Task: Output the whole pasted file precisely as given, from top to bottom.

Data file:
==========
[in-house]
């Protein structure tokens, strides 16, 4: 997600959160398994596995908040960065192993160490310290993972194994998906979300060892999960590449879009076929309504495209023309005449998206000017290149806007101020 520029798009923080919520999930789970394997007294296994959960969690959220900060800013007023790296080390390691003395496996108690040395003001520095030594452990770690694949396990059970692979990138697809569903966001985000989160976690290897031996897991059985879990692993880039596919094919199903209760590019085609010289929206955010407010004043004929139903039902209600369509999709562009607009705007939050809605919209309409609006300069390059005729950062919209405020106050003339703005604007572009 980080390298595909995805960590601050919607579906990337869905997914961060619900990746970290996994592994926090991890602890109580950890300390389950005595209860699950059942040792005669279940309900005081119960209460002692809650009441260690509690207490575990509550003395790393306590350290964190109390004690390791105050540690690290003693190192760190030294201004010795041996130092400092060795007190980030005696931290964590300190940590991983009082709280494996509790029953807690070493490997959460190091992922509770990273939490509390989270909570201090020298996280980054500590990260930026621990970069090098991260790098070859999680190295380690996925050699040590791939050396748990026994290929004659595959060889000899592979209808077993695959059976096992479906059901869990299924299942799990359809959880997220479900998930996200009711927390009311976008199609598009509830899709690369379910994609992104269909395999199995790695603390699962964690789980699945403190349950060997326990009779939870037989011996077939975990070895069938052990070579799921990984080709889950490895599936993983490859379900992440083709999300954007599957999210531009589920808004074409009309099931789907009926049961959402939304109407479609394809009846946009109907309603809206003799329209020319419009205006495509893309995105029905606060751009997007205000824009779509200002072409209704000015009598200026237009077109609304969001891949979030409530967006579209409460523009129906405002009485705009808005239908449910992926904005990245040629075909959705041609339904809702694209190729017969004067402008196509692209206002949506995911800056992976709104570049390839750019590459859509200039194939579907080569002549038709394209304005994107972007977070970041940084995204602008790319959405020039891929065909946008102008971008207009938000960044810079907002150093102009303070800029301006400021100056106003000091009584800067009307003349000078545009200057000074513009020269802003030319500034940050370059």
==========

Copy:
[in-house]
């Protein structure tokens, strides 16, 4: 997600959160398994596995908040960065192993160490310290993972194994998906979300060892999960590449879009076929309504495209023309005449998206000017290149806007101020 520029798009923080919520999930789970394997007294296994959960969690959220900060800013007023790296080390390691003395496996108690040395003001520095030594452990770690694949396990059970692979990138697809569903966001985000989160976690290897031996897991059985879990692993880039596919094919199903209760590019085609010289929206955010407010004043004929139903039902209600369509999709562009607009705007939050809605919209309409609006300069390059005729950062919209405020106050003339703005604007572009 980080390298595909995805960590601050919607579906990337869905997914961060619900990746970290996994592994926090991890602890109580950890300390389950005595209860699950059942040792005669279940309900005081119960209460002692809650009441260690509690207490575990509550003395790393306590350290964190109390004690390791105050540690690290003693190192760190030294201004010795041996130092400092060795007190980030005696931290964590300190940590991983009082709280494996509790029953807690070493490997959460190091992922509770990273939490509390989270909570201090020298996280980054500590990260930026621990970069090098991260790098070859999680190295380690996925050699040590791939050396748990026994290929004659595959060889000899592979209808077993695959059976096992479906059901869990299924299942799990359809959880997220479900998930996200009711927390009311976008199609598009509830899709690369379910994609992104269909395999199995790695603390699962964690789980699945403190349950060997326990009779939870037989011996077939975990070895069938052990070579799921990984080709889950490895599936993983490859379900992440083709999300954007599957999210531009589920808004074409009309099931789907009926049961959402939304109407479609394809009846946009109907309603809206003799329209020319419009205006495509893309995105029905606060751009997007205000824009779509200002072409209704000015009598200026237009077109609304969001891949979030409530967006579209409460523009129906405002009485705009808005239908449910992926904005990245040629075909959705041609339904809702694209190729017969004067402008196509692209206002949506995911800056992976709104570049390839750019590459859509200039194939579907080569002549038709394209304005994107972007977070970041940084995204602008790319959405020039891929065909946008102008971008207009938000960044810079907002150093102009303070800029301006400021100056106003000091009584800067009307003349000078545009200057000074513009020269802003030319500034940050370059």